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One of the cultural plagues of the twenty-first century is our historical illiteracy. The comedian Jay Leno capitalizes on this when he asks random questions to people. Leno’s “Jaywalking” skits demonstrate that regular Americans are not up to speed with the basics of U.S. and world history. In one memorable scene, Leno asked someone to name one of the Ten Commandments. The reply: “Freedom of speech.” Enough said.

I wonder how well church members would do if someone asked them questions about church history. Would they know the key players, dates, and issues? Does it even matter?

Church history does matter for Christians today. In particular, it matters with respect to false teaching. In this article, I want to highlight four reminders from church history that serve us today.

1. This Is Truly Bigger Than You

When we look back and see what God has done in the past, we quickly realize that the church is much bigger than us and our experiences. In reading Martin Luther and the other Reformers, I am immediately thrust into an era that not only predates my life, local church, and city, but also my country. It’s hard to imagine a world where people couldn’t hum “The Star-Spangled Banner,” but such a world once existed. Above the white noise of calendars flipping from year to year is God’s passion for His glory. He is now, as He has forever been, relentlessly pursuing His glory.

We are reminded of this when we see faithful saints such as John Huss (1369–1415) stand firm against attacks upon the truth. He did not die to preserve or pursue his own legacy but because he was committed to God’s. When we see a guy like Huss giving his life for the truth, we are reminded that this beautiful institution called the church is bigger than us.

2. Same Song, Different Verse

One of the more ironic occurrences of the last few years is the Emergent Church movement. As the group began to gain traction, it became clear that an orthodox answer was needed. How would Christians answer this new movement that is predicated on being a progressive reaction to all of the problems of the institutional church? The most helpful responses were restatements of what had already been said. Many dipped back into church history, quoting authors such as J. Gresham Machen, who stood in the ring with the theological liberals of his day. Surprisingly, many of the same arguments posited by the contemporary gurus sound a lot like what Machen dealt with in his writing. Isn’t it ironic that a new movement is answered by old books?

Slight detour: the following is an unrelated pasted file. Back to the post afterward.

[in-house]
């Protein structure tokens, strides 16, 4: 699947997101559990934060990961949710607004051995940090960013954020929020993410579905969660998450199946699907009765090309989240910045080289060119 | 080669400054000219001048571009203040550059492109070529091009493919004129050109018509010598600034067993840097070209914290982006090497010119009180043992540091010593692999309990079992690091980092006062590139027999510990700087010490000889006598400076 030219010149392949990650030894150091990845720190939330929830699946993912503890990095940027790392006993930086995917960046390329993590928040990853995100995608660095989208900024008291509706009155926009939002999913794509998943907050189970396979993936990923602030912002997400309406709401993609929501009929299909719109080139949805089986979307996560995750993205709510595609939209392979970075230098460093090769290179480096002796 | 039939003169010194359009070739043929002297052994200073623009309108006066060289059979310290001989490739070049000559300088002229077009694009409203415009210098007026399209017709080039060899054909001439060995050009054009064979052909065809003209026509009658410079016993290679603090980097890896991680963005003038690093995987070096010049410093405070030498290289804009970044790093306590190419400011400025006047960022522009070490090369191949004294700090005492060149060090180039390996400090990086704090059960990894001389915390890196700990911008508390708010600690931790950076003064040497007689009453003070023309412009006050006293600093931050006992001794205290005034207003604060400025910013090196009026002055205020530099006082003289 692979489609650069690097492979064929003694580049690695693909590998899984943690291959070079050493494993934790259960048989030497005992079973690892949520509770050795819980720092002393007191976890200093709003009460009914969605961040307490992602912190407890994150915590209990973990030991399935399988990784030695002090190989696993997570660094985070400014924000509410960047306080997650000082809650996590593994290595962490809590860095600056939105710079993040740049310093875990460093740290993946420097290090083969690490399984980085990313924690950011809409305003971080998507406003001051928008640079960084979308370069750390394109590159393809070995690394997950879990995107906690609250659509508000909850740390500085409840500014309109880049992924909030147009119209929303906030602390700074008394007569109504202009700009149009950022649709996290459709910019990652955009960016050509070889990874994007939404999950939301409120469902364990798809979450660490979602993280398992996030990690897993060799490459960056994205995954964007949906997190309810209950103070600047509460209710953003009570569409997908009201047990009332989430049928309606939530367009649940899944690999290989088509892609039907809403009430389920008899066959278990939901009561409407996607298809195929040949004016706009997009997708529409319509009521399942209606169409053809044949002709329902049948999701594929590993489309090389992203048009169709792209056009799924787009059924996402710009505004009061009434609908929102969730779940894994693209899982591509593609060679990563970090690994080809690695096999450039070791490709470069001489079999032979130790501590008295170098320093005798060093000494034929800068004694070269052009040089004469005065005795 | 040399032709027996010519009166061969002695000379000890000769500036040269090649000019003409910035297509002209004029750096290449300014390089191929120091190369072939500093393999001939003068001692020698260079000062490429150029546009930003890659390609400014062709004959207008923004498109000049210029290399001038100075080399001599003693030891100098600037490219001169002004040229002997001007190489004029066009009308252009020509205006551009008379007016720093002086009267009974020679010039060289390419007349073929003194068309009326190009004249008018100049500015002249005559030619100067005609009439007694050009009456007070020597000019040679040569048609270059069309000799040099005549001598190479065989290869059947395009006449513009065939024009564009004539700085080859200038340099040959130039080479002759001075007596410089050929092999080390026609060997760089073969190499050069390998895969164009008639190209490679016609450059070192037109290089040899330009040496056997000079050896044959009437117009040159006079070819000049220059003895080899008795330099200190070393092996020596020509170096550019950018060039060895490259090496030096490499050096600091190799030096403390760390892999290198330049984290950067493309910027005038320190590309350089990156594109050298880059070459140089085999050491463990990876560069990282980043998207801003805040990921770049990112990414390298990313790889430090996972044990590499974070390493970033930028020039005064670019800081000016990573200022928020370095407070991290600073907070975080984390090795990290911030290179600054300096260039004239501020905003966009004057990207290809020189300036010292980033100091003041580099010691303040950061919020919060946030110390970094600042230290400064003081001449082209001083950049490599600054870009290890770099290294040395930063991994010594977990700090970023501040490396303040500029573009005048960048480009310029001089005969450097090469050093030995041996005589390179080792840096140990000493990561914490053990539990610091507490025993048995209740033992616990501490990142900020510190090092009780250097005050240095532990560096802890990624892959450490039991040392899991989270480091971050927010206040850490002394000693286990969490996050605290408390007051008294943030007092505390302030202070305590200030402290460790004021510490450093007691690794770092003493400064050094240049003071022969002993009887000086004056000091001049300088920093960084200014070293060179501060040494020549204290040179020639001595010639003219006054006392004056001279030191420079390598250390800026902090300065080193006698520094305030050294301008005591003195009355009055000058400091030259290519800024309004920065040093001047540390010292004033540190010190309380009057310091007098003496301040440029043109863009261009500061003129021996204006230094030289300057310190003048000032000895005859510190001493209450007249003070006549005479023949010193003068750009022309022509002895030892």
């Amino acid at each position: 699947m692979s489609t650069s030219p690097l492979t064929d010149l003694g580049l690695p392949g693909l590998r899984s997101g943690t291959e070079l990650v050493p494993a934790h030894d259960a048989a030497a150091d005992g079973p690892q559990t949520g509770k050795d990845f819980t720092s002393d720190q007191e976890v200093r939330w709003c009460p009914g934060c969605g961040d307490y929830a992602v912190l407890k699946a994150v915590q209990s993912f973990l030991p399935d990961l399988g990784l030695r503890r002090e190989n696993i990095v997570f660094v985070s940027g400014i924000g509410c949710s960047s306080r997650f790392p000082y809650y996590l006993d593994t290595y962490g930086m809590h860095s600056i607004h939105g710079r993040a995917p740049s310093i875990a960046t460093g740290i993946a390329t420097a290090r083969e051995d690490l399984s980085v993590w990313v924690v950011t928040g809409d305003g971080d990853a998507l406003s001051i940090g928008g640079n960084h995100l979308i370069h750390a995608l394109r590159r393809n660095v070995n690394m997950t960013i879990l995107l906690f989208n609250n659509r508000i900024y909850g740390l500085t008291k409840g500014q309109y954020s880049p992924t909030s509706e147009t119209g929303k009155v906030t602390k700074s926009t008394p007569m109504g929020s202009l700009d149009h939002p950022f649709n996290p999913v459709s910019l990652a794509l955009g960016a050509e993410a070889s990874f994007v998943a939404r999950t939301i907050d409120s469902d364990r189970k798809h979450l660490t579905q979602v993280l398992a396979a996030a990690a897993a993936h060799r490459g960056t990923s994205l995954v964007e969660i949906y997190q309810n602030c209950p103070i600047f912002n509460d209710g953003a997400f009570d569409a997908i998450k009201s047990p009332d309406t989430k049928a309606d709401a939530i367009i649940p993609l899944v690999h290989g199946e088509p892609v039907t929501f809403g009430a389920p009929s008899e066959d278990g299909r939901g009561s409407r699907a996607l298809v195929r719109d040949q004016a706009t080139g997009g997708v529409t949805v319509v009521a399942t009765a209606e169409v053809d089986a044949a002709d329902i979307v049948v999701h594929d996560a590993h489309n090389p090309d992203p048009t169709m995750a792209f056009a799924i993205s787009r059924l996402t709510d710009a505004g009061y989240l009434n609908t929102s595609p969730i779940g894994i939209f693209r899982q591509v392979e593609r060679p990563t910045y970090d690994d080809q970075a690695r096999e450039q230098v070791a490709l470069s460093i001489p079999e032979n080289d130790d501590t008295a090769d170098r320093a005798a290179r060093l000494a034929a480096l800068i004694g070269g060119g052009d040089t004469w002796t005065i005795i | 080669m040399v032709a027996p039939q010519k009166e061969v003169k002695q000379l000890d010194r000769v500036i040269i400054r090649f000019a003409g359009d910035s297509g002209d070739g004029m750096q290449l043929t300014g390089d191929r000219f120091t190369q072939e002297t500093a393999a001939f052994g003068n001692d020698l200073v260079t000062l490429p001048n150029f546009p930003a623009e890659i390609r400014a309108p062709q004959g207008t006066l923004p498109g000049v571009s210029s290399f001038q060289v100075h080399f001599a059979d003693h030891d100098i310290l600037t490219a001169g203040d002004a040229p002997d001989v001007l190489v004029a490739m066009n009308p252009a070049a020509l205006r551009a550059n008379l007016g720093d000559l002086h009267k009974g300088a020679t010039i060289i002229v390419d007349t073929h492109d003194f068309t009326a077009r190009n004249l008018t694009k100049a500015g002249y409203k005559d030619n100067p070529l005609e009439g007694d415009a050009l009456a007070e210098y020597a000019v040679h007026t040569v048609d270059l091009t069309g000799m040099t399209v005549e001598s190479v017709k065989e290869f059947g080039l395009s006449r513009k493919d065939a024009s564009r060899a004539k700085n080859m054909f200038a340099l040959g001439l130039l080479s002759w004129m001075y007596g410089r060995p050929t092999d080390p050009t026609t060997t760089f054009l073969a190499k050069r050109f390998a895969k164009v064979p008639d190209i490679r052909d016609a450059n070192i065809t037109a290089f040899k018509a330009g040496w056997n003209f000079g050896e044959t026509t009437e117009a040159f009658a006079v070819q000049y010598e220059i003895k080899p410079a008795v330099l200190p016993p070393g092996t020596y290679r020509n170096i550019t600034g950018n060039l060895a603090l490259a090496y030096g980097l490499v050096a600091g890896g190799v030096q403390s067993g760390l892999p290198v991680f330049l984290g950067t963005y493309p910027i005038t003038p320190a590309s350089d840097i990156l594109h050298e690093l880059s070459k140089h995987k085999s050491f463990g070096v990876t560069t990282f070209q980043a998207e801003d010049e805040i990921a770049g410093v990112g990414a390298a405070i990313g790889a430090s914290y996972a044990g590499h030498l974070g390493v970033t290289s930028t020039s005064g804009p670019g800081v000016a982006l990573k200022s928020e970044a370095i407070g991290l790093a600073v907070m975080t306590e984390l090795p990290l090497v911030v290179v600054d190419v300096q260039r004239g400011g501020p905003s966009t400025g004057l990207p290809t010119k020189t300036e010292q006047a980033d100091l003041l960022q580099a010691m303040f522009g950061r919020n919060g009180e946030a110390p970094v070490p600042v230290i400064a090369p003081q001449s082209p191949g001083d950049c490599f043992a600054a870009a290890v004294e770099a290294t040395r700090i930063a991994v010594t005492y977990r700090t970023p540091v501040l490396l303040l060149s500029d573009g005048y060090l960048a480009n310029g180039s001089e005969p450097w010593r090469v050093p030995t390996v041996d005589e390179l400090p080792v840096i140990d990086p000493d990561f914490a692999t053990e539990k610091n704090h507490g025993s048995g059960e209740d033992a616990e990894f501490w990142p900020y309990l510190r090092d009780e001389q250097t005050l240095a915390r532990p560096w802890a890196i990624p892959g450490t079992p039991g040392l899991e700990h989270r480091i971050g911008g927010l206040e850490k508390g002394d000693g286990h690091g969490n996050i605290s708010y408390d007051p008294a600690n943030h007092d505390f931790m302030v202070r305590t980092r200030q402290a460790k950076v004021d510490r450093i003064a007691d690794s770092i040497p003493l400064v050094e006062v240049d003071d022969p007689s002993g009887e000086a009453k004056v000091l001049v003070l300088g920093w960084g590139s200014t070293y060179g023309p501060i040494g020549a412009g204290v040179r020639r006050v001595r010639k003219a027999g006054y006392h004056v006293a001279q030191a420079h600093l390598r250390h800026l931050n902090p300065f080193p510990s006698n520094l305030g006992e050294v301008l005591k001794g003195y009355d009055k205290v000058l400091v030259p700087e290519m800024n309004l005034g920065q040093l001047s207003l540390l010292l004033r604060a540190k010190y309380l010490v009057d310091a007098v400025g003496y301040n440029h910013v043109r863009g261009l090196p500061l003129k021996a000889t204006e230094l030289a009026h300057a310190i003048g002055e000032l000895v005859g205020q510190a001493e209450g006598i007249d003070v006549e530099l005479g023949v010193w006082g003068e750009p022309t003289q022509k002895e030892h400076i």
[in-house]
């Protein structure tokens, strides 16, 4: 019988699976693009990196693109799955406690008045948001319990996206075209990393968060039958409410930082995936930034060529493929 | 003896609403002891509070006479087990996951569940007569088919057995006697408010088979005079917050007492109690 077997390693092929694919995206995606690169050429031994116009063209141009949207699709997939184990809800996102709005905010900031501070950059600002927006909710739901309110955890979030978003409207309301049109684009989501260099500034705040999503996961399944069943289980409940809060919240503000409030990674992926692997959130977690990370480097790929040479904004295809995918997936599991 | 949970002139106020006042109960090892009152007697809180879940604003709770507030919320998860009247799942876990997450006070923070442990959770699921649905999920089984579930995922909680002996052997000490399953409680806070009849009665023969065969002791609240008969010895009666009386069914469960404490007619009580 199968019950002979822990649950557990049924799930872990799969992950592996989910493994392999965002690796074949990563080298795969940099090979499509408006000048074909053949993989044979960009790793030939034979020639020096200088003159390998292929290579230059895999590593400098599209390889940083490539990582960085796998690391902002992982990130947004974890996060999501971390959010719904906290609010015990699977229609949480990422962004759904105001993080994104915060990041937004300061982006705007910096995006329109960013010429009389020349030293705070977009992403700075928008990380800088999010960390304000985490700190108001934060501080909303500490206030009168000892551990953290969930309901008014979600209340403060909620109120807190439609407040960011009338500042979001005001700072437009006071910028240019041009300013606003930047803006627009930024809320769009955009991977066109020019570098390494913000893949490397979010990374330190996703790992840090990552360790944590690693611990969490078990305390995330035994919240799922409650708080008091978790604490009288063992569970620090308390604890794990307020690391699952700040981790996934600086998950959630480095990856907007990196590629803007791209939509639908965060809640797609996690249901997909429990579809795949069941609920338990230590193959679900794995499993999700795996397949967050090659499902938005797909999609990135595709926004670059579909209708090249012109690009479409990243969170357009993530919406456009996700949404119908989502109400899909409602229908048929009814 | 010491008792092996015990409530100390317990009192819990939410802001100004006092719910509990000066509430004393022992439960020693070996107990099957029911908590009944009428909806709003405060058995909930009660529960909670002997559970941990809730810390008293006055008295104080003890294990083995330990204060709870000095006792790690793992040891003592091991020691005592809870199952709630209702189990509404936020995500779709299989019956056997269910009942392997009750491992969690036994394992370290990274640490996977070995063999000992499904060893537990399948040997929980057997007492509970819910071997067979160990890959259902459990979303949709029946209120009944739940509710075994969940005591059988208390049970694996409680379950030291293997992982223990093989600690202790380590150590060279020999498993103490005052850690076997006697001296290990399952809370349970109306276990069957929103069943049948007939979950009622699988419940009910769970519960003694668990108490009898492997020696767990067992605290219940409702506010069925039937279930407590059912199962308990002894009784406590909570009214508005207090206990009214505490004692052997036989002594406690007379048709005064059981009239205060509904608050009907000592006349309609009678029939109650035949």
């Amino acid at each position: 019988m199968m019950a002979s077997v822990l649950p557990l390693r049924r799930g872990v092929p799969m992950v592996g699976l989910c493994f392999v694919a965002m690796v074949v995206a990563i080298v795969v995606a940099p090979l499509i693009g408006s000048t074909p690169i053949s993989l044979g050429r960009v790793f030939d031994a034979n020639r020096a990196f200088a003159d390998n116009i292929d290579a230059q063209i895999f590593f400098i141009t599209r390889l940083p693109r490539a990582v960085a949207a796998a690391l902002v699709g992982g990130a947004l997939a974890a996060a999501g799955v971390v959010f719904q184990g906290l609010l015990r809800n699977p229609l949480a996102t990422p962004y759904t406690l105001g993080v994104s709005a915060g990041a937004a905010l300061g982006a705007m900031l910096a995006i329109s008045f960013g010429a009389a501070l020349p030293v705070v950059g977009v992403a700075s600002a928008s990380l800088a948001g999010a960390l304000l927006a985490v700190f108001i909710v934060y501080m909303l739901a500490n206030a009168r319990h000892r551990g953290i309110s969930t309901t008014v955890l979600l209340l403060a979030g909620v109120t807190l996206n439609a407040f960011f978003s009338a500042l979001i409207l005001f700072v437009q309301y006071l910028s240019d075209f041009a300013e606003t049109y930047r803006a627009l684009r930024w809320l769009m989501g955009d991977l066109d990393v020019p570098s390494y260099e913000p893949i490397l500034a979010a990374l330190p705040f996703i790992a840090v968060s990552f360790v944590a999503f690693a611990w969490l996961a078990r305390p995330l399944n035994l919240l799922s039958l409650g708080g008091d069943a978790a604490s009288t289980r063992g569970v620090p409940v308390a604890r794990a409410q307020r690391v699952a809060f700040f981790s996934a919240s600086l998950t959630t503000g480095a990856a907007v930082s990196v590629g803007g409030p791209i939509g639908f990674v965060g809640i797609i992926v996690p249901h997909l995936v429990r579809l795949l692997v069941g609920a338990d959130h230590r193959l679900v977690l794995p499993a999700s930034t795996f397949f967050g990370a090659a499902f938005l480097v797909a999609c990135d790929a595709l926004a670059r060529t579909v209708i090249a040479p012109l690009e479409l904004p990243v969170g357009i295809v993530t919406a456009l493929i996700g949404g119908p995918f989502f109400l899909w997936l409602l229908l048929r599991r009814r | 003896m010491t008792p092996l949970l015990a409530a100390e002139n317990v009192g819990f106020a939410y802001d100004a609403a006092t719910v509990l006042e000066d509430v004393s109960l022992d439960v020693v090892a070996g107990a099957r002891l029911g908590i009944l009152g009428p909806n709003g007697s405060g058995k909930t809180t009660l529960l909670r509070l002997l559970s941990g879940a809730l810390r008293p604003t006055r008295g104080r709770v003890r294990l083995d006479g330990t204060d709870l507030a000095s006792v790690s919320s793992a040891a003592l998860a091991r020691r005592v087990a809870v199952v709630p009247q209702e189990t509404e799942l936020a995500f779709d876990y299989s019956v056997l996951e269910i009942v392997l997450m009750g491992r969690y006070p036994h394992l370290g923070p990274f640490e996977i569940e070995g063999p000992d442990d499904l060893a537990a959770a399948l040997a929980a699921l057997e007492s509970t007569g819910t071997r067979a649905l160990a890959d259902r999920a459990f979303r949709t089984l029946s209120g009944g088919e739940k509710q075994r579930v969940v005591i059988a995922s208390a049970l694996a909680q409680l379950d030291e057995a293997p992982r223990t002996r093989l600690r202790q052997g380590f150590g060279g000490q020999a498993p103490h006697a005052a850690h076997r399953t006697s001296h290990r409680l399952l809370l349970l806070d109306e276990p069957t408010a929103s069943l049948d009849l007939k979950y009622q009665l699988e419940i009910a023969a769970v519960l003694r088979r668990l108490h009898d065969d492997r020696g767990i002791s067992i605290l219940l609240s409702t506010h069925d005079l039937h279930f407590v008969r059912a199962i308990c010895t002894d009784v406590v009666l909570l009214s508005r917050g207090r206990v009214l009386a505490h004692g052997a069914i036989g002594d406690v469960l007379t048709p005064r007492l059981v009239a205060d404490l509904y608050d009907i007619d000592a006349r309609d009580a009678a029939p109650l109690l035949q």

This is how the writer of Jude sees it. He cites numerous examples of opposition to the progress of the church and then sees their shadows in history. He cites fallen angels (v. 6), Sodom and Gomorrah (v. 7), Cain, Balaam, and Korah’s rebellion (v. 11). Jude drives us back to see and understand that the present issues are just another verse in the same song of opposition.

3. The Canon Spikes Their Cannons

In the days of cannons on the battlefield, an enemy could render the cannon useless by driving a metal spike down through the touchhole (the place where the fuse was lit). The weapons that were so feared quickly were turned into very large paperweights.

When we read church history, we see various heresies arise and threaten the church. Time after time, however, faithful men have gone back to the Scriptures to answer the fire. Think about how men such as John Calvin and Martin Luther pored over the Word of God, laboring to get it right. Remember that it was the tireless work of the Reformers in the Scriptures that proved so valuable. It was not simply persuasive arguments but the faithful exposition of the Scriptures that won the day. Truly, it was the canon of Scripture that spiked the cannons of the enemy.

4. The Gospel Leaves Footprints

When Paul wrote Galatians, he was defending the doctrine of justification by faith alone in Christ alone. Throughout the letter, the Apostle dangles the pearls of the gospel on the table. He refutes error by showcasing beauty. I love how Paul writes as one who is so utterly fixated and gripped by the gospel. In Galatians 2:20, we read concerning the Lord Jesus: “Who loved me and gave himself up for me.” Right in the midst of a major refutation of the Galatian heresy we find the Apostle gushing like he is the only sinner in the world: “He loved me and gave himself up for me” (emphasis mine). Paul is unable to contain how overwhelmed he is by the truth of the gospel. It has hit home.

Reading church history reminds us of the beautiful simplicity and power of the gospel. God saves sinners. This is what it’s about. This is what we read when we come across faithful saints from previous generations in the church. The gospel left footprints in their day and is doing so in ours. God has had His faithful laborers throughout the ages. Let them continue to serve Him and you, for the glory of Christ.

Bernard of Clairvaux and Mysticism

Knowledge without Zeal

Keep Reading The 12th Century

From the September 2012 Issue
Sep 2012 Issue